Kayaking the Length of the Dead Sea

The Dead Sea feels more like Mars than Earth.

At up to 423 metres below sea level, the surface shore of this hyper saline sea is the lowest land on Earth. Sea water is on average 3.5% saline, the Dead Sea: 33.7%. Temperatures climb past 40 degrees Celsius in the shade. This is a place where almost nothing seems able to survive. It’s  just a big salty sea ringed by mountains that loom through the hazy, hot, salty air.

Perfect place to go kayaking!

Dead sea salt cave on Jordanian side. Photo: George Steinmetz

My mate Mick is an Aussie winemaker living in the north of Israel. In addition to a full cellar of wine, Mick has a giant 2 man kayak (pictured below). We mount it to the roof of his car and set off for the Dead Sea – in one car each. Leaving one car at the northern tip, we drive south to camp the night at Masada on the southern tip of the Sea.

On the water the next day at dawn, I am struck by the lifelessness of the water and its surrounds. The water is so salty that in spite of us not actually swimming in it, we’re soon covered in a greasy, salty second skin.

After a full day paddling over 60kms, you’re hurting. The muscles around your neck and shoulders, wrists, arms and entire back plead with the brain to stop. But the human body is an incredible machine. It can take more than most people allow it to.

We’re engaged in a physical and mental battle, but there’s still time for a moment of reflection. Two mates from Australia paddling the Dead Sea in the Great Rift Valley, often referred to as the cradle of life on earth. The sun just above the Israeli mountains to the west and the moon making its first appearance for the night ahead. I feel a sense of wonder. How incredibly lucky we are in this moment to be able to follow our dreams and practically do what ever we wish.

Paddling the Dead Sea with Mick

The romance of the moment however is short lived. In fading light we are struck by the realisation that we must get this kayak out of the water and fast. Problem: the area is hemmed in by 10m high cliffs.  It’s now after 7pm and we’re paddling in complete darkness. Every time we see a break in the cliffs and get out of the kayak, we step into soft, sticky quicksand like mud that envelops us up past our knees. There’s no way we would be able to carry the kayak through this mud.

Just when we think things can’t get worse, we see two vehicles with large spotlights sweeping their roof mounted beams of light over the Sea in an apparent search for…us!?

The situation was deteriorating fast. Only 30 minutes ago we had been bathing in a glorious sunset, now we possibly had border police or military searching for us in the dark on a hyper-saline body of water surrounded by quicksand.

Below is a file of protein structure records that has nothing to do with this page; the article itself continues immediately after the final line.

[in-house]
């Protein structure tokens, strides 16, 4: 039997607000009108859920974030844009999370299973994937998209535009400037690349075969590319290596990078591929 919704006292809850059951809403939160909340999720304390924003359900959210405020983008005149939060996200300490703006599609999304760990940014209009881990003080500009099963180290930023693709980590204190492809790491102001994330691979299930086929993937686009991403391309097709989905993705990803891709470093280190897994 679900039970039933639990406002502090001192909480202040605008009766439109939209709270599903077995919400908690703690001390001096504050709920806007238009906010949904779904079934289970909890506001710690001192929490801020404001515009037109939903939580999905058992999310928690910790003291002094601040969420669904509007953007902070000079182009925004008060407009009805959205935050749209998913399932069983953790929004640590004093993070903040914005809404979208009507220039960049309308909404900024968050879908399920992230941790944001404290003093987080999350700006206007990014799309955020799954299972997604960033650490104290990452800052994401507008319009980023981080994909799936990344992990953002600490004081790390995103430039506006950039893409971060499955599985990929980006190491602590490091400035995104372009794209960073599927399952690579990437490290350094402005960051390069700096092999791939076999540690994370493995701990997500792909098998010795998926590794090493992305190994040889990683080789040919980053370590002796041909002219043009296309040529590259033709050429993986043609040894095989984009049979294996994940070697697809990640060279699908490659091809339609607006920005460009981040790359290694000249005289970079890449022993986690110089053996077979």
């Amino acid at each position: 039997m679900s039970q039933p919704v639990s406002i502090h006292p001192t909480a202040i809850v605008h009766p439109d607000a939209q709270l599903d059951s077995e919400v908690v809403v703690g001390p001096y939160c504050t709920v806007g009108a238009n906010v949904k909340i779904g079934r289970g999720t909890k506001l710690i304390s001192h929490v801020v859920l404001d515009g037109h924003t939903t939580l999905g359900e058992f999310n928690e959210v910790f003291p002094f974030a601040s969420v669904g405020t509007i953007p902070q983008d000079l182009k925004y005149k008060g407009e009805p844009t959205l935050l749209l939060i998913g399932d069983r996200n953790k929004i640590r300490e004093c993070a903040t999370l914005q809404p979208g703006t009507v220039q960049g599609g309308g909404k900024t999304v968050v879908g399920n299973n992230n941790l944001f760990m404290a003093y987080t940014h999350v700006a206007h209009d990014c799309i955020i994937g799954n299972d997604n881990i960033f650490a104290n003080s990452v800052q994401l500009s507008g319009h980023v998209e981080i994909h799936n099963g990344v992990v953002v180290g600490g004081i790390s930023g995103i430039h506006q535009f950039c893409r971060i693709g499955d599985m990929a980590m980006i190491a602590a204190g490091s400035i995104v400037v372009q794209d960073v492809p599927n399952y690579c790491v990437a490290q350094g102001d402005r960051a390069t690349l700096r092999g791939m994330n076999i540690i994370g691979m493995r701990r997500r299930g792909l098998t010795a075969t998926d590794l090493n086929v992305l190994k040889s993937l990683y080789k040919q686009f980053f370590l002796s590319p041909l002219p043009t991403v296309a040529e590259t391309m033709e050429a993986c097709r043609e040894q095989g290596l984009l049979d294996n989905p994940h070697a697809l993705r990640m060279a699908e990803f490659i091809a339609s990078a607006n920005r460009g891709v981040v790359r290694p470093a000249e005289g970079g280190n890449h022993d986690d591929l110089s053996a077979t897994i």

Eventually, we find a good a spot to drag the kayak out of the water. The mud is a little thicker here, but large ominous sink holes are scattered like craters on the moon. We must be vigilant; this has the potential to end badly. We decide to walk up to the highway first to assess the best route out before taking the kayak. Not more than 100 metres into the 200 metres or so between the water and the highway, our world is rocked.

The silence of night is broken by the unearthly roar and hissing of what sounds like a rocket attack. We both hit the deck as a UFO streaks across the sky directly in front of us. Suddenly, everything within a one or two square kilometre radius is lit up. It’s not a rocket, it’s a flare. Eyes wide with torrents of adrenaline flowing through our veins we spring to our feet. We’re staring down the barrel of 20 M16s with the fingers of Israeli commandos ready to fire. With hands in the air, I scream out: “We’re Australian, don’t shoot!”

Previously battle ready Israeli commandos realise we pose no threat. We walk up to meet them. Shirtless, barefoot, and covered in mud, salt and sweat. They are genuinely angry and suspicious. The highest ranking officer in a purple beret does not speak English, but is the angriest of all and stands in front of us casting a physically threatening presence. A more level headed soldier steps forward and explains that no vessels are authorised on the Dead Sea. It is a border area and there is a considerable security risk from the Jordanian side. “You should not be here,” he says with genuine concern. We apologise for our ignorance, and adequately explain ourselves. Crisis averted.

After a ride in an Israeli Defence Force Hummer to pick up the car, we load the kayak and head off home.

I started AdventureHoney to help people all over the world experience adventure (safely!)

If you were given a return airfare anywhere on Earth right now, where would you go and what would you do?

 

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2 responses to “Kayaking the Length of the Dead Sea

  1. I have spent a huge amount of time down at the Dead Sea (Israeli side), camping, swimming and generally reinvigorating. What a special place! Just to mention, I have seen two guys paddling on a flat canoe. I made my way i would estimate to about the half-way line that separates Jordan and Israel, but became a little un-nerved, so decided to paddle back. There is a lot of military in the area, but they generally leave you alone…..just behave!!

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